If he had been anxious and pressured and said, “Do whatever you all think is the right thing to do,” he’d have played into their zealous pack mentality and they might have immediately stoned her. After all, they are right. She is wrong. But being only right does not always resonate with compassion, empathy, acceptance and challenge. Being right, being kind, and being moral are not always the same thing. Some people are so “right” that the zeal, the power, the attitude behind their rightness makes them dead wrong.

8Again he stooped down and wrote on the ground. 9At this, those who heard began to go away one at a time, the older ones first, until only Jesus was left, with the woman still standing there. 10Jesus straightened up and asked her, “Woman, where are they? Has no one condemned you?” 11″No one, sir,” she said. “Then neither do I condemn you,” Jesus declared. “Go now and leave your life of sin.”

Many writers have conjectured about why Jesus stooped down and about what he wrote. I believe such details are irrelevant. The point is that Jesus took the time to “steel” himself for the moment. He takes the time to be present for himself, to allow himself room to think. He gives Himself room to shift gears, to get perspective not distorted by their invasive zeal.

These are the marks of a non-anxious presence. He is not delaying or avoiding, nor is he confused. He is not “conflict-avoidant” or “conflict-averse.” Remember there’s a cross in his future!

He is enduring and embracing the emotionally charged moment, and, with his own “non-anxious-presence” he is discharging the charge, he is deflating the emotional balloon, bringing it all “down to size” without becoming infected by the surrounding anxieties. Jesus is allowing everyone an opportunity to face each other as humans rather than endorsing the necessary polarity as law-breaker and law-keepers. Notice how easy it is to judge when the criminal is faceless, nameless and how putting a person in the dock can change the attitude of the jury.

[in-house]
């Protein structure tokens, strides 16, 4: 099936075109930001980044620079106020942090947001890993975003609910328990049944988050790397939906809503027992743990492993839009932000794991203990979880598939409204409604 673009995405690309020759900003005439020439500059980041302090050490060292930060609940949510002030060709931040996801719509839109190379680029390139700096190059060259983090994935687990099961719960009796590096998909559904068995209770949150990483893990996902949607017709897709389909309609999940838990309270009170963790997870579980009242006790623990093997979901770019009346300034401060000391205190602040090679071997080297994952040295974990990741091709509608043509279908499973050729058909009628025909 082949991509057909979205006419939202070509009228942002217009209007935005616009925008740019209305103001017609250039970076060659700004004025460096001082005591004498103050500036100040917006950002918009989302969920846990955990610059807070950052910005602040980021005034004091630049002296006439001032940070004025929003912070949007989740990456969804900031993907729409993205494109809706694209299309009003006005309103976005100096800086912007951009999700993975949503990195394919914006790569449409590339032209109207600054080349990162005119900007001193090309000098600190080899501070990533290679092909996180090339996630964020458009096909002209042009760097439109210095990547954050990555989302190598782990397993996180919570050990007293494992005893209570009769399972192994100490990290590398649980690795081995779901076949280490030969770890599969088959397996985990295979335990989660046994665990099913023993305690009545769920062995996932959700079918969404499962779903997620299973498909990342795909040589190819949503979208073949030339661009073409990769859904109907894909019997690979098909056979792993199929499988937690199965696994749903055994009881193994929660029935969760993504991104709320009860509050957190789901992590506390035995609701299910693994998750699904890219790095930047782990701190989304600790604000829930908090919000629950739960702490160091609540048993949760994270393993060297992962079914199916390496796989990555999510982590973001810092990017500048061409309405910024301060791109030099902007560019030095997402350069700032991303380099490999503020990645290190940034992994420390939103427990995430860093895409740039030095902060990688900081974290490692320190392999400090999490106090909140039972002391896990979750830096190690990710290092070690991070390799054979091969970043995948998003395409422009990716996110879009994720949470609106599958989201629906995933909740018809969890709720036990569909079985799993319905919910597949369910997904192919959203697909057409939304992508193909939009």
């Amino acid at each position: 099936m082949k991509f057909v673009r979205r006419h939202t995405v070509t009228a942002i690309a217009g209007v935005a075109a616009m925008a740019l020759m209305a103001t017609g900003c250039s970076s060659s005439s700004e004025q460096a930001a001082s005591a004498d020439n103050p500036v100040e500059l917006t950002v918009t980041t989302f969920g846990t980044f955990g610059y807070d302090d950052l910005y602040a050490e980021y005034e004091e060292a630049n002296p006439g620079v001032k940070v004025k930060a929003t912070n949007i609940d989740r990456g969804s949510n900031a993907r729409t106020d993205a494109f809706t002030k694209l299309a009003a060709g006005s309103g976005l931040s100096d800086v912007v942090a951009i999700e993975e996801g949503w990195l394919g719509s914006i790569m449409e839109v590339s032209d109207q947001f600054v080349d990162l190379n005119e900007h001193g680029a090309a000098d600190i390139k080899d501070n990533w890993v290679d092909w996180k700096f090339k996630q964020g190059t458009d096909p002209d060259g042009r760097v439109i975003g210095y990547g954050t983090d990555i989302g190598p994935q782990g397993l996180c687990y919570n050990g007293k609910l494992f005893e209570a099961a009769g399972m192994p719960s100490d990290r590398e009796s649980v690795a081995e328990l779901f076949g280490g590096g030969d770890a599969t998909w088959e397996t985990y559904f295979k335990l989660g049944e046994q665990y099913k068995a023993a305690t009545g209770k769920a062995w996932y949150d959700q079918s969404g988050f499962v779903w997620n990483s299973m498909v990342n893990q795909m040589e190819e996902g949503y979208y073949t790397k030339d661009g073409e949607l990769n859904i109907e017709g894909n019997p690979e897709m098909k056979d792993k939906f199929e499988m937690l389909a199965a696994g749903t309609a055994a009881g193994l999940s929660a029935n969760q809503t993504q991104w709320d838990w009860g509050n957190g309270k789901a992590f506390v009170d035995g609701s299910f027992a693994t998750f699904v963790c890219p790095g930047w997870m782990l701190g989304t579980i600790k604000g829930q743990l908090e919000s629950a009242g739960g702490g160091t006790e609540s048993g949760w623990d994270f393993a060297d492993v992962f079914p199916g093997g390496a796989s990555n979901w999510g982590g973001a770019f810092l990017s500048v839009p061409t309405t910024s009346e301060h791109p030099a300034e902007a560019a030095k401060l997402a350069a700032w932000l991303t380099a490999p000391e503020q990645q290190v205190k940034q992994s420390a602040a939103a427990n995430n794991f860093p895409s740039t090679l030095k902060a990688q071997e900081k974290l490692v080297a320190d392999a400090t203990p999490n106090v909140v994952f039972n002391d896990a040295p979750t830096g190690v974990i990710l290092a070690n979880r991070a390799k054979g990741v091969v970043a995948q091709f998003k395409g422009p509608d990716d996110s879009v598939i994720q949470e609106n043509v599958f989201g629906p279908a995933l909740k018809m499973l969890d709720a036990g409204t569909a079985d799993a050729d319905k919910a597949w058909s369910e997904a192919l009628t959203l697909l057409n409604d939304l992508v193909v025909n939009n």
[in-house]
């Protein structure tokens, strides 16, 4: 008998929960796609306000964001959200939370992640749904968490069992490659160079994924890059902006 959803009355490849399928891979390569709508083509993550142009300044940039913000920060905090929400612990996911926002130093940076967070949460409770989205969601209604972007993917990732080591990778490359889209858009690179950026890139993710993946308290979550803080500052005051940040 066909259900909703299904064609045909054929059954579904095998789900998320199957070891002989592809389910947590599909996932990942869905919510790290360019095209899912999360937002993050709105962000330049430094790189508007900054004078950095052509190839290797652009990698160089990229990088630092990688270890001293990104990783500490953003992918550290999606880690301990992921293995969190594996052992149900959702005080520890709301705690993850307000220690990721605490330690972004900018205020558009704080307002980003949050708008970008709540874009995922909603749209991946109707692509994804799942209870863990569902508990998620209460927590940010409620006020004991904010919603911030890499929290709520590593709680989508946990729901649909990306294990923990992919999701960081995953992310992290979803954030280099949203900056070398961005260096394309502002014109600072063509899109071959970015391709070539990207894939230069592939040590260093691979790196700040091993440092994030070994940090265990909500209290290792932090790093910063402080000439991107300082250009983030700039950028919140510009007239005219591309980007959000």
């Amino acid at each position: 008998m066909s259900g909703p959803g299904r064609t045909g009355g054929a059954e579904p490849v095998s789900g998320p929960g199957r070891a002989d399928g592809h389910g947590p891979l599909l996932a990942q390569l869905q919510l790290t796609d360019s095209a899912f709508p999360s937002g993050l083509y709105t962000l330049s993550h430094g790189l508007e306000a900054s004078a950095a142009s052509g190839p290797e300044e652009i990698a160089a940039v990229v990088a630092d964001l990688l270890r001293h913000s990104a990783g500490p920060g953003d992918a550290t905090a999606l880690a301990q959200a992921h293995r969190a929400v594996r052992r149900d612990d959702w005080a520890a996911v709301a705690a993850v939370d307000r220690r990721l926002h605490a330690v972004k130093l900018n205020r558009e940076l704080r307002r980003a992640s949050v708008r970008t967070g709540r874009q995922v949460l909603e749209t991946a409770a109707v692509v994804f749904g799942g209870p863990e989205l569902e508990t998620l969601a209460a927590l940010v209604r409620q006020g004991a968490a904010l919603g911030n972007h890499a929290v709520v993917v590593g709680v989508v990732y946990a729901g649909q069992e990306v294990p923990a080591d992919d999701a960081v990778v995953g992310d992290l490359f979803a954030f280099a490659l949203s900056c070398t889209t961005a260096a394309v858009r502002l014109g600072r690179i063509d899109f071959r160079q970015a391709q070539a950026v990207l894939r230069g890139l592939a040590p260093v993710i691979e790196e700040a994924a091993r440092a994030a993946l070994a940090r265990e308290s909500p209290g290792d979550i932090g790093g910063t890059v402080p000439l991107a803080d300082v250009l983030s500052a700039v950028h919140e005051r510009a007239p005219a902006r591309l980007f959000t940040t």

Jesus sees her face. Their intent was to embarrass her and to trap him but Jesus gives her a face and an identity. He demands they look at her as a woman, a person, for the first time.

He does what all great leaders do when faced with manipulators, with toxic triangles and evil people parading as righteous: he brings a calm by being calm, he acts as a thermostat to the volcanic emotions surrounding him, but, does not himself become “emotional” or reactive. He does not lash out at them in the manner that they have lashed out at the woman or at Him. He does not return evil for evil or try to combat intensity with equal display of intensity, He doesn’t not try to use reason with unreasonable people. Jesus talks to a woman. He talks with an unclean woman! This would be considered scandalous for a man, a religious man, and even more scandalous for a Rabbi. Jesus knows who he is and therefore is able to engage the woman with the full understanding of what the conversation “looks like” to others. If he were a person with blurred boundaries or one who was lacking in self-awareness, he’d have removed himself from her and either hidden himself among the Pharisees or gotten himself away from the Pharisees and the woman all together. When people are “triangled” (trapped, cornered) they have few options other than to be a victim – or run, attack or rescue. Jesus does none of these and he stays.

He remains non-anxious and present (a non-anxious presence) in the light of the confronting, attacking behavior of the Pharisees. He remains present for the woman in her humiliation. If he were a poorly defined man, an anxious man, he might have wanted to impress the teachers of the law and the Pharisees, or impress the onlookers with his “love” and compassion by running to the rescue of the woman. His behavior comes from within; it is internally processed, not externally dictated.

A less defined Jesus might have said, “You are most certainly correct,” in response to the Pharisees, if he’d wanted to side with them. “Not only do you accurately assess that I am one who knows the law, you know the law well enough to assess that she is breaking it.”